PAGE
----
Why don't the indeed? As with any city, homeless people are regarded by councilors as an embarrassment, proving that councilors and government are not providing adequately for the community. Homeless people are treated as disorder, mess to be swept away. In Sydney the streets were cleared of homeless people before the Olympics, while in many South American cities street children are shot. Persecution of long grassers is a kind of inner city ethnic cleansing. Long grassers drinking and partying habits are used as justification for this persecution.   Many people spoke about grog today. Some where calling it poison, one women pointed out that it was the whites who introduced it to the indigenous population, "it's their fault, not ours!" Several others were shouting out to the police, complaining of how their grog gets confiscated and tipped away.   " If we were fighting that would be one thing but we are just drinking, you out to leave us alone!"   Although alcohol is undoubtedly poisoning people the unfairness is clear. People with houses can sit down together for a drink, why can't long grassers?

Ultimately the reason that the council wishes to persecute the long grass people is the same genocide and assimilation game the white system has been playing all along.   Once again they are presenting those two dead end choices, play by our rules, assimilate into a good little underclass, or cease to exist.    One man spoke today of respect. He pointed out that as well as white people having to learn to respect white culture,   black should also respect white culture. Then he added that black people had several cultures while white people only have one. It's true that the dominant white culture would like to appear as the only culture, but actually there are many white sub-cultures. One such culture, fighting to exist in ways that are analogous to the long grasses struggle at the moment is the traveller culture, both traditional gypsies and new travellers.   Travellers in Britain, like the long grassers, face exclusion, eviction and police harassment.   Like the long grass mob, people take to the road in Britain for positive and negative reasons. Homelessness is a negative state to be in but forming a camp together is an empowering action. People who have found their feet in this way don't always want housing when and if it becomes available to them. Like some of the long grass mob, many travellers, prefer their way of life to settling down in a council flat.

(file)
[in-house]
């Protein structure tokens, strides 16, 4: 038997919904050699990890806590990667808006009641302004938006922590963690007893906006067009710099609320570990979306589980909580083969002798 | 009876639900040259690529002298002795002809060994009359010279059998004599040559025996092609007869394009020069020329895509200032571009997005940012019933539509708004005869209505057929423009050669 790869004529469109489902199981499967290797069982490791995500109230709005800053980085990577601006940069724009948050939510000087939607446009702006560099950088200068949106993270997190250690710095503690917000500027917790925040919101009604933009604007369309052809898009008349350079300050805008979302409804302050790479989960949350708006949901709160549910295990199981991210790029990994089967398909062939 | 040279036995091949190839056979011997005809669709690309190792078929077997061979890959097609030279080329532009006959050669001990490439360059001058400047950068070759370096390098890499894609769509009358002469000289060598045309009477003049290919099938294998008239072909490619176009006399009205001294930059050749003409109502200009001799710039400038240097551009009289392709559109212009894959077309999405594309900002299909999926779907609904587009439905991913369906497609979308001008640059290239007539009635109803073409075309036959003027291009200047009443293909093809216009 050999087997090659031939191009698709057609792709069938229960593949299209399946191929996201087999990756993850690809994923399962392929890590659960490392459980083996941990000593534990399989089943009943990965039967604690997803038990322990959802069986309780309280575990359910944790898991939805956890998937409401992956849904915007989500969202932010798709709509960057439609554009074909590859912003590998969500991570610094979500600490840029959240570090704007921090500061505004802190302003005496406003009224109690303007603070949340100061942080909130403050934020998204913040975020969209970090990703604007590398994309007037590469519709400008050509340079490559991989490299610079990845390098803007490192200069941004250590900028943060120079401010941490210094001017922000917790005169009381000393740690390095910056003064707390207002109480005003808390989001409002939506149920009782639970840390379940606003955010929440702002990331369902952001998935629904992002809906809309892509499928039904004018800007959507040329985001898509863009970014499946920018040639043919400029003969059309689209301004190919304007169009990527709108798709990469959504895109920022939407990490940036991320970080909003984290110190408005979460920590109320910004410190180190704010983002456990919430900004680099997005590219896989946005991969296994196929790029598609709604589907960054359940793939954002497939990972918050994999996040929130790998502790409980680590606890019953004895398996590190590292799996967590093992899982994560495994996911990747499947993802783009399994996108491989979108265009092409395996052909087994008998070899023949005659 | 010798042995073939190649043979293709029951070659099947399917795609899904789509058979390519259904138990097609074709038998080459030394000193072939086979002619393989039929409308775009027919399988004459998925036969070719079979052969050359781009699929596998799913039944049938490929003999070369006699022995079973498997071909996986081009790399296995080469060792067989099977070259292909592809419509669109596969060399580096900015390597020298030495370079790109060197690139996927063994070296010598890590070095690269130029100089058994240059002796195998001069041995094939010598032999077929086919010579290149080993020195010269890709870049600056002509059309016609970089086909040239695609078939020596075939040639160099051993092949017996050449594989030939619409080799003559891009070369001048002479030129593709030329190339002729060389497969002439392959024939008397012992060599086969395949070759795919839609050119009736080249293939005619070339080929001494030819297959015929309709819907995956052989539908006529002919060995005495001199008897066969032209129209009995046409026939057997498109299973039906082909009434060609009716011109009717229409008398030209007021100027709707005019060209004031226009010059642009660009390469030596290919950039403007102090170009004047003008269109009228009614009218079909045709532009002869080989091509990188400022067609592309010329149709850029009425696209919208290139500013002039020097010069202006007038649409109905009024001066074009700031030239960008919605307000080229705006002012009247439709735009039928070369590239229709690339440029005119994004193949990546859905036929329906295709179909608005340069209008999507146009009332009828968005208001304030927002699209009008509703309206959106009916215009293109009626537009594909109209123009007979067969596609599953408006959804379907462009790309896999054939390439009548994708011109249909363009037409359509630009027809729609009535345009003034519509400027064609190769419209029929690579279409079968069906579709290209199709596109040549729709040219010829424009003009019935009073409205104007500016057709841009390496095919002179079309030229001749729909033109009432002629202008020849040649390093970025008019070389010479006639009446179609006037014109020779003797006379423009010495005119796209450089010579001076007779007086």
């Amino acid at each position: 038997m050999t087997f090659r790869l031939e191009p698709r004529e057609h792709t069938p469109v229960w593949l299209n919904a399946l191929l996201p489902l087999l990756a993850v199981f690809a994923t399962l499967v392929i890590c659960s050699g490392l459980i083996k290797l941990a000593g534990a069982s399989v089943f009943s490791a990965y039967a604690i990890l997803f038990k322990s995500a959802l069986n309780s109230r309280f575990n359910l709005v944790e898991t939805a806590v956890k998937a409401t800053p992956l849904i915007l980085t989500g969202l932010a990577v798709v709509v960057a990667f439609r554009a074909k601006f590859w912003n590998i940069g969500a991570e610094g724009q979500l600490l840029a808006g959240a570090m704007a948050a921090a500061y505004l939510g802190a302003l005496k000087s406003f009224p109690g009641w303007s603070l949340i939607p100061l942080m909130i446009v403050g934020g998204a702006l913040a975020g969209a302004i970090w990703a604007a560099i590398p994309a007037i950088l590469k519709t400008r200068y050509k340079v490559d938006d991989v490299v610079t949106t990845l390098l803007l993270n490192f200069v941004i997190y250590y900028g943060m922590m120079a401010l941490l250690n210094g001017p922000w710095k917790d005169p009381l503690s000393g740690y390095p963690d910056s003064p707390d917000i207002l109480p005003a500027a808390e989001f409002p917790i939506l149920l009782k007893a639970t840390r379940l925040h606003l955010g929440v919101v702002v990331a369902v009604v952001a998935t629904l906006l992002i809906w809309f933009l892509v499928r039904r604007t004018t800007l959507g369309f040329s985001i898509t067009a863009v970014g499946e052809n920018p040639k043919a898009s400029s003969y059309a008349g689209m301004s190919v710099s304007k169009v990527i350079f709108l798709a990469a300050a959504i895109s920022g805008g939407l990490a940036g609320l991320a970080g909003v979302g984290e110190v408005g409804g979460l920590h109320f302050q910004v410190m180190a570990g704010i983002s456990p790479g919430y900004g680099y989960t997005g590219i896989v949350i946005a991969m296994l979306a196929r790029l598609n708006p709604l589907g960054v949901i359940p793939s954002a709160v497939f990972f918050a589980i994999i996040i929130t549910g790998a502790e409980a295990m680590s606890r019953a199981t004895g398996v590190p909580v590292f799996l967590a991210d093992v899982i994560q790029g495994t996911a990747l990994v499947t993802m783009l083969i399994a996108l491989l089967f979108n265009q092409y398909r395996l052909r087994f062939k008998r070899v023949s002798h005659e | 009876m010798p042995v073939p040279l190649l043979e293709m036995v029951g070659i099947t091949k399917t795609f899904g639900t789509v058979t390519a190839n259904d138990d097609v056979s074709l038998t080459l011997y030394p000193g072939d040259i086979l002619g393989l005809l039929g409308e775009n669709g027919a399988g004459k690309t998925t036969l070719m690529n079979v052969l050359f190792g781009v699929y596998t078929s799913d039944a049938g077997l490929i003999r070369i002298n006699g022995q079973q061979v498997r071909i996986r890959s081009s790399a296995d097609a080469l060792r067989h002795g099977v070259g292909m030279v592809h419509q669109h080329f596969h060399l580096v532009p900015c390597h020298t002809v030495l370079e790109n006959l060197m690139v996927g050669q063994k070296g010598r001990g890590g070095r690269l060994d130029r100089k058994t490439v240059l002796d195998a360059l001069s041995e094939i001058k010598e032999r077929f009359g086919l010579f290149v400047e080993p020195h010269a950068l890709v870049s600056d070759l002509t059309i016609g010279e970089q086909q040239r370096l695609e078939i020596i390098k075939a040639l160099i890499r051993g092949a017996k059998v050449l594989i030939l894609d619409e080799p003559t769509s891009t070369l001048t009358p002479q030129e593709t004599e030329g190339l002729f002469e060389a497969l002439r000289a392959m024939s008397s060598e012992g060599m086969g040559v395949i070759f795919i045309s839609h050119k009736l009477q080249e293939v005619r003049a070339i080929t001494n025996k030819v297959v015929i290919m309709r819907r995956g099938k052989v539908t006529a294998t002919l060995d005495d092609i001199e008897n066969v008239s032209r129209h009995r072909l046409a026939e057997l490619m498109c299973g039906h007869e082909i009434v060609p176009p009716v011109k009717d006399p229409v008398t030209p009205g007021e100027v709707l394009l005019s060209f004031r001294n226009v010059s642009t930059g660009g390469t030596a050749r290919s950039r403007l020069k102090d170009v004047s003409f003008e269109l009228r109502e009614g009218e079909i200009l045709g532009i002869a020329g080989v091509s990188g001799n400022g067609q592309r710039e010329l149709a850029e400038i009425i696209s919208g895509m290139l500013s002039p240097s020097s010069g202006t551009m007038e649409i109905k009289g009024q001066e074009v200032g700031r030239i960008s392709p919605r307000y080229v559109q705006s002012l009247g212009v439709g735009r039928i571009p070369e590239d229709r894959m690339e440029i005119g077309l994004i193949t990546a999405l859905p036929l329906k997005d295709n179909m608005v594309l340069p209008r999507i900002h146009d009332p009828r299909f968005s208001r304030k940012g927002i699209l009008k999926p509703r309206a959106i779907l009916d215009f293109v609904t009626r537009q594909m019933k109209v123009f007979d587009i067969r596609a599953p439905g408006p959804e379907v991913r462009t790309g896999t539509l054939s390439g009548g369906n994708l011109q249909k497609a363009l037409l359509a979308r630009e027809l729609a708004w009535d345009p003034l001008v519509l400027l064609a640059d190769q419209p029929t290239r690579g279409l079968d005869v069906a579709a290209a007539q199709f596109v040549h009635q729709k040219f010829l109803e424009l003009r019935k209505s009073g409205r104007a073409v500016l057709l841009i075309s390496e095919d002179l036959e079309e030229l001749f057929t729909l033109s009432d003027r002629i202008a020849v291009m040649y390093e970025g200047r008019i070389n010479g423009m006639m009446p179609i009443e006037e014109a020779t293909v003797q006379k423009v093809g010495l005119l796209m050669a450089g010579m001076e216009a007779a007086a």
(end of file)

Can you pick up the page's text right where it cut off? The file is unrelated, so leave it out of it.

This is how different ways of living are perceived as a threat to the dominant culture. In Britain traveller are seen as a threat because they have found a viable way of living that is alternative to the passive dependency encouraged by the state. Long grassers in Darwin, despite their apparent powerlessness and the hard struggle that they live, are making a strong statement against the white washed facade of the city. Gathering in beach side parks in the evenings they are living on the land, like the old people did long before the white population with their "alien" reality arrived. Many long grass people who spoke today strongly emphasized their indigenous culture and law, they spoke of ceremonies, bush tucker and magic. The protested ended inside the council buildings with traditional singing while some of the protesting women danced traditional style. Cyclones, civilizations and councilors may come and go, but people will still be gathering together, sitting down on this ground and sleeping under these stars.